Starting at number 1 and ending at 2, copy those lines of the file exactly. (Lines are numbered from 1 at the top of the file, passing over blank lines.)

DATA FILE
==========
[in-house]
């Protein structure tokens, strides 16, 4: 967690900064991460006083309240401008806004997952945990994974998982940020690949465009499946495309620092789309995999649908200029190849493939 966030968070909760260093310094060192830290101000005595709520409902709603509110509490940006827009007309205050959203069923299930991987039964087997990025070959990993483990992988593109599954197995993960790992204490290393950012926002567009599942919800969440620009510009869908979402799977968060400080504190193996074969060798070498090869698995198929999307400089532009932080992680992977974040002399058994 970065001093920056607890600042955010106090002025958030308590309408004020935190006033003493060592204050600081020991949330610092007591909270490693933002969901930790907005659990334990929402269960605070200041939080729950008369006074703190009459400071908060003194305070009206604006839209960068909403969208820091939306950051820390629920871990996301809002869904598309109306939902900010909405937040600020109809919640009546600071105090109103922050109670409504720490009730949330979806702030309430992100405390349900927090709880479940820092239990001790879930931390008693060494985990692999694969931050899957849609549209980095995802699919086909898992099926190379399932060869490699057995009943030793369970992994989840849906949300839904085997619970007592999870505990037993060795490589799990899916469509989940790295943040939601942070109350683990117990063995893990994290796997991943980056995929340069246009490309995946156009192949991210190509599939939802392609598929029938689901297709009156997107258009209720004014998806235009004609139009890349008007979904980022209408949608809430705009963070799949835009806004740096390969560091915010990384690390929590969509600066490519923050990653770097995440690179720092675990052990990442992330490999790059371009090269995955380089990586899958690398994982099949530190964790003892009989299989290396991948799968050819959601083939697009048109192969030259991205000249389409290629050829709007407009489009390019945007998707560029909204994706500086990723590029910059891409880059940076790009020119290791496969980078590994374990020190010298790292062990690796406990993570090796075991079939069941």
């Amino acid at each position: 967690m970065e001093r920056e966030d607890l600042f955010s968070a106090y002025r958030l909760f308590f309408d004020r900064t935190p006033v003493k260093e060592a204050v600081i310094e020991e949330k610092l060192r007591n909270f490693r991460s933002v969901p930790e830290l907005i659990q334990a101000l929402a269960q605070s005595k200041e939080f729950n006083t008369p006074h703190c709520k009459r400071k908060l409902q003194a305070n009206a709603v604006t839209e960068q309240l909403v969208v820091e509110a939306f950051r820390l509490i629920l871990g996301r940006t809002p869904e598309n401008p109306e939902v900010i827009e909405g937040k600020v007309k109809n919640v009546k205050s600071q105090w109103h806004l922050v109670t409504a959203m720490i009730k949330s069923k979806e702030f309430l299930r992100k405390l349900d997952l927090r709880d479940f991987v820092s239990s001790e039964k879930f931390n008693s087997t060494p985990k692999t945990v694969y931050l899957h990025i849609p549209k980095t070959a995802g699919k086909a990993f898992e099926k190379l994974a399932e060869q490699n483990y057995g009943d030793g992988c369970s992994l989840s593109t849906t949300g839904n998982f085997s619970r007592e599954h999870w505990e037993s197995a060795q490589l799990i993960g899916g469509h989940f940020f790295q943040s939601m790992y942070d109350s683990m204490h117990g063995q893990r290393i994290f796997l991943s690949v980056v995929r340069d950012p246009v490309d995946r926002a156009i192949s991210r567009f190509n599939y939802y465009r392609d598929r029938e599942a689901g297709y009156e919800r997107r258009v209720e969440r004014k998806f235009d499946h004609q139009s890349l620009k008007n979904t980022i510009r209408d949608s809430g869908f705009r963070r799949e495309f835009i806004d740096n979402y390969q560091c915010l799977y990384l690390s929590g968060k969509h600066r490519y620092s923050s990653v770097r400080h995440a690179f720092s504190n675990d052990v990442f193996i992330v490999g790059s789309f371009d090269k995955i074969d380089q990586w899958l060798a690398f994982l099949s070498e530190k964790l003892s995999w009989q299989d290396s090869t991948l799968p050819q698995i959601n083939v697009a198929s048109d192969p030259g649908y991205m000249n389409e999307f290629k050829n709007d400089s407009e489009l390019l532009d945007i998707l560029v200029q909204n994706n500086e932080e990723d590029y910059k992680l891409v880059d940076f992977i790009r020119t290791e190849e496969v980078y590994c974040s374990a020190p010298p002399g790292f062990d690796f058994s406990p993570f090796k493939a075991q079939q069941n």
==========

[in-house]
């Protein structure tokens, strides 16, 4: 967690900064991460006083309240401008806004997952945990994974998982940020690949465009499946495309620092789309995999649908200029190849493939 966030968070909760260093310094060192830290101000005595709520409902709603509110509490940006827009007309205050959203069923299930991987039964087997990025070959990993483990992988593109599954197995993960790992204490290393950012926002567009599942919800969440620009510009869908979402799977968060400080504190193996074969060798070498090869698995198929999307400089532009932080992680992977974040002399058994 970065001093920056607890600042955010106090002025958030308590309408004020935190006033003493060592204050600081020991949330610092007591909270490693933002969901930790907005659990334990929402269960605070200041939080729950008369006074703190009459400071908060003194305070009206604006839209960068909403969208820091939306950051820390629920871990996301809002869904598309109306939902900010909405937040600020109809919640009546600071105090109103922050109670409504720490009730949330979806702030309430992100405390349900927090709880479940820092239990001790879930931390008693060494985990692999694969931050899957849609549209980095995802699919086909898992099926190379399932060869490699057995009943030793369970992994989840849906949300839904085997619970007592999870505990037993060795490589799990899916469509989940790295943040939601942070109350683990117990063995893990994290796997991943980056995929340069246009490309995946156009192949991210190509599939939802392609598929029938689901297709009156997107258009209720004014998806235009004609139009890349008007979904980022209408949608809430705009963070799949835009806004740096390969560091915010990384690390929590969509600066490519923050990653770097995440690179720092675990052990990442992330490999790059371009090269995955380089990586899958690398994982099949530190964790003892009989299989290396991948799968050819959601083939697009048109192969030259991205000249389409290629050829709007407009489009390019945007998707560029909204994706500086990723590029910059891409880059940076790009020119290791496969980078590994374990020190010298790292062990690796406990993570090796075991079939069941």